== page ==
Mikkeller Three Floyds  Blå Spøgelse

Mikkeller: Three Floyds: Blå Spøgelse (Denmark: Sour Ale: 7.7% ABV0

Visual: Deep black cherry red. Massive cherry yogurt coloured head that leaves lace.

Nose: Oats. Horse blankets. Black cherry yogurt. Blueberry pie and sugar dusting. Rice crackers. Mashed blueberries and pips. Musky.

Body: Sour. Twigs. Charred oak. Tart blue berry. Apple cider. Black cherry yogurt. Acidic at back. Lemon.

Finish: Tart blue berry. Spirit touch, Oak. Drying. White wine. Cider. Dried blue berries.

Conclusion: So, is this a blue berry lambic or not? I mean, it tastes like one, looks like one, even occasionally is referred to as one online – but most places seem to just call it a blueberry sour ale. Which is a bit more varied category. Hmm, it is very lambic like so I will treat it as one, while admitting that it may not in fact be one. That seems a fair compromise.

It isn’t like a blue berry lambic is unheard of – fairly uncommon, and definitely not one of the standard fruit for it, but not unheard of. Anyway, the base of this tastes like a very typical, competent, if not exactly to my style, dry lambic base. It is quite dry, with some sort of dry charred oak harshness. Not my favourite style – it reminds me a bit of Girardin which I never quite took to, however it is more mellow here. It is generally a mix of the harsher elements – all the dryness, tartness and oak, but delivered in a softer manner that takes off the edge. While not exactly my style, it is very competent and I find myself unable to complain too much. I’m not quite sure it works, but it doesn’t exactly hurt – it delivers what you expect, a drying lambic. So, we get to the more important question. How well does it handle the fruit?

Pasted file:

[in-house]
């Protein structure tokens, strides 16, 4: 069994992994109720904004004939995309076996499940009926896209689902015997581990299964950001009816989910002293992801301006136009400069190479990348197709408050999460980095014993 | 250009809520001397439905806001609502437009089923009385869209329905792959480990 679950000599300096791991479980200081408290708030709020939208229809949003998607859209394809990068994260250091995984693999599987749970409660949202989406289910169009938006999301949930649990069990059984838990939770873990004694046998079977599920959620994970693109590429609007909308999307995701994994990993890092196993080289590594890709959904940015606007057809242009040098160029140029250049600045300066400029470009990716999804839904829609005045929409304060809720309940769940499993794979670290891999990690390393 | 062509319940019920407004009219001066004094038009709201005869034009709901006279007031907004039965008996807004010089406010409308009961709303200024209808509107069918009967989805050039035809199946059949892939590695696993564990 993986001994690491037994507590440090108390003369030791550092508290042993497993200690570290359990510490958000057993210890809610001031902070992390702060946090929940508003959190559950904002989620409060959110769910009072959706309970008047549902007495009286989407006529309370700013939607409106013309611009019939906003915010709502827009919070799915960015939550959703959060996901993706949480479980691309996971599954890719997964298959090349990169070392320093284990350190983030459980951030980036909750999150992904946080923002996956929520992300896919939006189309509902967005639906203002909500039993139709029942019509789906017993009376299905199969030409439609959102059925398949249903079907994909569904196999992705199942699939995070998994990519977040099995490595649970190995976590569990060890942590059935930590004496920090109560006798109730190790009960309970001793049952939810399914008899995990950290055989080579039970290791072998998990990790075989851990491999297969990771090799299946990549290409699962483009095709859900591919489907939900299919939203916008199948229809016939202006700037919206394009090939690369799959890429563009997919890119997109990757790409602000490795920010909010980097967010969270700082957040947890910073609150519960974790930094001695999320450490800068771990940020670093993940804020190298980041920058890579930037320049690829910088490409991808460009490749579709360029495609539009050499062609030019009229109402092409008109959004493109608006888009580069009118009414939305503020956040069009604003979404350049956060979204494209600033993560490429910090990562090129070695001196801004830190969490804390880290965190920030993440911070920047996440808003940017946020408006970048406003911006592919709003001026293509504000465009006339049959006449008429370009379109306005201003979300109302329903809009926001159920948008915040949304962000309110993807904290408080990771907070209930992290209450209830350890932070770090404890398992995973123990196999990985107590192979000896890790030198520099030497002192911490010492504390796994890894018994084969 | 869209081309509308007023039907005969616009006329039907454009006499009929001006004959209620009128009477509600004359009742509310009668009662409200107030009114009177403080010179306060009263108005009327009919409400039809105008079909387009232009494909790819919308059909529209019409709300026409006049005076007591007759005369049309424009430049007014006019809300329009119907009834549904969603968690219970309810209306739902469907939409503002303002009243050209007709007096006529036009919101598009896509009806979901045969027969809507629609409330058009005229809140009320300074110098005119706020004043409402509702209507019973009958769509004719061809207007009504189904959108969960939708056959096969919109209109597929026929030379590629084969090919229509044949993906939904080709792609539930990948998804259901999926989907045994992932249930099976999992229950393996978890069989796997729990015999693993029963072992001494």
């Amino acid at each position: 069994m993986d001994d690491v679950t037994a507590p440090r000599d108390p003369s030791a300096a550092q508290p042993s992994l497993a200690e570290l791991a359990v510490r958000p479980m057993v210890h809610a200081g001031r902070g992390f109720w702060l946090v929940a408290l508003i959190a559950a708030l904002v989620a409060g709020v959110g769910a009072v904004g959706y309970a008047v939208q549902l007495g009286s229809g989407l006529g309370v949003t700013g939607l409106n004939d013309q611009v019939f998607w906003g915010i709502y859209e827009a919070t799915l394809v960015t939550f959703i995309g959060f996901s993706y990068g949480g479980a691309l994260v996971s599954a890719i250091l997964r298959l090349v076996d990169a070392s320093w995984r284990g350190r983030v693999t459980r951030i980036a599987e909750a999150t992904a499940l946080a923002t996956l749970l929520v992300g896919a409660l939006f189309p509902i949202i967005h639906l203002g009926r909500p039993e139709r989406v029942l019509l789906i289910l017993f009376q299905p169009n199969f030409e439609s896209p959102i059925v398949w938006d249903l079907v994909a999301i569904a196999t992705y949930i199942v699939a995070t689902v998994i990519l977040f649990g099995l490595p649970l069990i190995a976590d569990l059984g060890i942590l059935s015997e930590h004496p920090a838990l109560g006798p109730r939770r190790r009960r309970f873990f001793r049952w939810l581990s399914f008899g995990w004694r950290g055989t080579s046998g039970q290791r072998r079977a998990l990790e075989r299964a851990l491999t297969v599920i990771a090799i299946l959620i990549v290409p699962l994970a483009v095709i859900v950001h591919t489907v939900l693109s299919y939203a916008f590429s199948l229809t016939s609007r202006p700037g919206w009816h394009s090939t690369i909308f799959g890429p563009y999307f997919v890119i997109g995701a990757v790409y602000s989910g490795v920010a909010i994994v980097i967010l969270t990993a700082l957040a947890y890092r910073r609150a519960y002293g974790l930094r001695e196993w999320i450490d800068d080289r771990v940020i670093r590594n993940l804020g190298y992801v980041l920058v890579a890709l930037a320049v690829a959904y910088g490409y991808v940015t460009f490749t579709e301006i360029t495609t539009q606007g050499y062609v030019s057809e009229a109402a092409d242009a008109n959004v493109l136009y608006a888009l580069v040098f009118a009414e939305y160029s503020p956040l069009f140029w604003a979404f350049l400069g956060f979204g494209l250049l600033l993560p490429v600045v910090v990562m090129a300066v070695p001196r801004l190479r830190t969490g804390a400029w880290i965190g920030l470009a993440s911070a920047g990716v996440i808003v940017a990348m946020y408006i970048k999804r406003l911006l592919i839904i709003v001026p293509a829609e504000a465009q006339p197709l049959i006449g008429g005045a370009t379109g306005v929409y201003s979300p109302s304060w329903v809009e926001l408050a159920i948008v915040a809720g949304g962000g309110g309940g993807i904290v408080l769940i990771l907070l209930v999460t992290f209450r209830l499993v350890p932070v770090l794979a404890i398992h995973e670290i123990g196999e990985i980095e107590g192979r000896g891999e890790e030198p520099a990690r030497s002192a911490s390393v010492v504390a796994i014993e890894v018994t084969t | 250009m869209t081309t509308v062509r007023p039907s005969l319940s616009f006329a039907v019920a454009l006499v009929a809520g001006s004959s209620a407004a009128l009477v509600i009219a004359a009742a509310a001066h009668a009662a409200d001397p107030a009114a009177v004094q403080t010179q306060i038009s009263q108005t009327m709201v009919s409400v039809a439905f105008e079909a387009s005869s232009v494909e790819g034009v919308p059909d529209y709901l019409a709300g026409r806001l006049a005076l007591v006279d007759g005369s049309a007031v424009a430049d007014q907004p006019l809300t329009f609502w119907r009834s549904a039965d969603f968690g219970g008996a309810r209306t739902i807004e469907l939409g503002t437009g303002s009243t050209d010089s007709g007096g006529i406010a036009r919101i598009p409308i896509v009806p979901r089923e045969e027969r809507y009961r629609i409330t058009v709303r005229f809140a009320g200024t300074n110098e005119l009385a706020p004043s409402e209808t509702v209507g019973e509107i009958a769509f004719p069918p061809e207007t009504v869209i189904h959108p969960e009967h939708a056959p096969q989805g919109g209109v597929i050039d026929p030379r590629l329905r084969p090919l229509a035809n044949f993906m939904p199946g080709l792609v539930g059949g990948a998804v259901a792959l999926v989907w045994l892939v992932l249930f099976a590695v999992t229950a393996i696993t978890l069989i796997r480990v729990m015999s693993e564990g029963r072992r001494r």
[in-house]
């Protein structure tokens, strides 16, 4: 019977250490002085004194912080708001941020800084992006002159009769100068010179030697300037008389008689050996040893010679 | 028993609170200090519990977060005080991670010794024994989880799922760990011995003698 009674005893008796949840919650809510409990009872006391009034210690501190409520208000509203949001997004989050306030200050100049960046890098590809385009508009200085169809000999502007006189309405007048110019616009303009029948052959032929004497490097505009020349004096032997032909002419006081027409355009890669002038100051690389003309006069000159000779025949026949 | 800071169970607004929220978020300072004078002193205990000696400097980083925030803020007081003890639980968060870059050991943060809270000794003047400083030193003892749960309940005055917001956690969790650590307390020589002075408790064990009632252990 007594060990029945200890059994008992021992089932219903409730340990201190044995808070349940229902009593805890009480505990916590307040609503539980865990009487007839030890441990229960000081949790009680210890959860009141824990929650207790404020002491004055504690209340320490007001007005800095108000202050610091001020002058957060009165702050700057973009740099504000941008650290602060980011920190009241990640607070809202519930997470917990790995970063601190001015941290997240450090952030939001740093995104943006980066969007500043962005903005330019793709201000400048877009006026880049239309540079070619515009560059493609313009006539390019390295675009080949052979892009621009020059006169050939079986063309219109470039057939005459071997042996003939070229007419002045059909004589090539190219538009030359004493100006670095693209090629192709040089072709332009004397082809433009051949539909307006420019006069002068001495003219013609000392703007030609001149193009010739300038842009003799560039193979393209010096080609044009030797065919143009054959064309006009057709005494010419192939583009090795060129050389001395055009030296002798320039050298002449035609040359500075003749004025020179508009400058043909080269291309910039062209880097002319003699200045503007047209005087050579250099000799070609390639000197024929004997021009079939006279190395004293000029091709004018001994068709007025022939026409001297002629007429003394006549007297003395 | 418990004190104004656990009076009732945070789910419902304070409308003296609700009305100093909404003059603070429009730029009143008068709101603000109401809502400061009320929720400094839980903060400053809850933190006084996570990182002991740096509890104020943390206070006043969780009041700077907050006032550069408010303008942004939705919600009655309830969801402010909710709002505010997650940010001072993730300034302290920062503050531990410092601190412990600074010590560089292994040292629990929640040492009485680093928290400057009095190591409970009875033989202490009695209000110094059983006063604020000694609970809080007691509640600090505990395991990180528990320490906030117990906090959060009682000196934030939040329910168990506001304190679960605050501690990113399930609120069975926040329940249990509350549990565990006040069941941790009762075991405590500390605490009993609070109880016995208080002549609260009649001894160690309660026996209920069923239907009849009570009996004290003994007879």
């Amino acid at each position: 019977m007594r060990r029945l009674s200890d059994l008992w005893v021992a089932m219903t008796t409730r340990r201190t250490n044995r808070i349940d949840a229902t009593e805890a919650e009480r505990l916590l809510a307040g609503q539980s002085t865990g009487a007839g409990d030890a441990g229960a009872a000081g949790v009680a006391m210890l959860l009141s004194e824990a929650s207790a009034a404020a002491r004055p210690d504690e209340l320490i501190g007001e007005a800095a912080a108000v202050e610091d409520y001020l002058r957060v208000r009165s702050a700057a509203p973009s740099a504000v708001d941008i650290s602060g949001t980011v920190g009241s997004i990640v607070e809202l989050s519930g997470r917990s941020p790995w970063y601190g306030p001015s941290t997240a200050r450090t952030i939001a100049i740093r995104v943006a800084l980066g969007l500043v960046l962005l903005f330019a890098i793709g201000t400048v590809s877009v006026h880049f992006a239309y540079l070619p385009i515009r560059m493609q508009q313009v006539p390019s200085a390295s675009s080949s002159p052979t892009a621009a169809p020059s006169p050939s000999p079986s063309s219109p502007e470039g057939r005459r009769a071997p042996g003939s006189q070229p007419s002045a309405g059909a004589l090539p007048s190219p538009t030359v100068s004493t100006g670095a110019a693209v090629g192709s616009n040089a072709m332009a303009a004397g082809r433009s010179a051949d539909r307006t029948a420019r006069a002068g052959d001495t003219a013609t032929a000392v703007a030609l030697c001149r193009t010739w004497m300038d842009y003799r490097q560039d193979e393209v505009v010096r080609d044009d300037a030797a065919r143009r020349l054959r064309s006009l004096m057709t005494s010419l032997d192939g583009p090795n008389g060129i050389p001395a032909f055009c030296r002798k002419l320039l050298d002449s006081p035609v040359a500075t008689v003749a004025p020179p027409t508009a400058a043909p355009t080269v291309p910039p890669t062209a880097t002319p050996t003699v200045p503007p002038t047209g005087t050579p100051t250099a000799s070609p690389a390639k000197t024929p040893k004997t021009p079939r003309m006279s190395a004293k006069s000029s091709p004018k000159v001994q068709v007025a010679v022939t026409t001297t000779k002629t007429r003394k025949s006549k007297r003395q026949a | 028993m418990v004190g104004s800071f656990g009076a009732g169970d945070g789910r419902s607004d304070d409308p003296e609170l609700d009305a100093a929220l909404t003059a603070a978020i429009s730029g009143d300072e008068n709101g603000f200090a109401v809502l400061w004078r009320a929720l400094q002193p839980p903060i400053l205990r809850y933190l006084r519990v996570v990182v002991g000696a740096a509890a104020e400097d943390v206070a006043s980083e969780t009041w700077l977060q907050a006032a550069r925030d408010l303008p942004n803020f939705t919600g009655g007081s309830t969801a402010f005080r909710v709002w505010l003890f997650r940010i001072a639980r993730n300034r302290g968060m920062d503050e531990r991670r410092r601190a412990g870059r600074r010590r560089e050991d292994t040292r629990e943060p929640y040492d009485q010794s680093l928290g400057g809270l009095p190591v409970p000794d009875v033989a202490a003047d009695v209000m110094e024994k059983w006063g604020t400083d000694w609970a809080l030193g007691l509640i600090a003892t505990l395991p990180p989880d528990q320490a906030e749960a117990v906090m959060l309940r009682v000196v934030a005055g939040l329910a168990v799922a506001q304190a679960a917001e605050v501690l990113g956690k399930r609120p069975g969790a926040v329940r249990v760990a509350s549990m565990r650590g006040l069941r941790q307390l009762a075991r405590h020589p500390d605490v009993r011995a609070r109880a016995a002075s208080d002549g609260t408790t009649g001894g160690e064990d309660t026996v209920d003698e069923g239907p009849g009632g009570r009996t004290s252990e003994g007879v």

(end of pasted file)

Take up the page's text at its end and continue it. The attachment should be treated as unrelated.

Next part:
While it is loaded with blueberries, it actually has quite a black cherry yogurt thing going on, the influence of the base lambic seems to make the darker elements of the fruit come out, and the less sweet notes, but there is no denying that the fruit has a massive presence. You very rarely get high or light notes, though when you do they come as a welcome relief, you get more the drying and dark, until you swallow. Then, in the finish, you finally get the distinct blueberry character – more like dried blue berries that you get in cereal, much more concentrated and intense. that dry, fruity finish lasts long after the last sip.

Overall it is very interesting, you get a lot of depth, but the slight harsh dryness of the base keeps it as only an interesting beer. It never quite lets you just relax and enjoy it freely, there is always a note of discord for me. A pity as the use of fruit is very well done indeed.

So, not bad overall, very different, but it is an expensive one for such a mixed review. So I can’t recommend it in general, despite the interesting characteristics.

Background: I’m a big fan of Mikkeller, and of Three Floyds – so this collaboration blue berry and oak aged sour ale was a must grab when it turned up in Brewdog’s Guest beer section. Drunk after getting back from a weekend at Alton Towers, with a battered, tired and happy body. I put on some Offspring, Smash to be exact, during this. Not my favourite band anymore but still fun.

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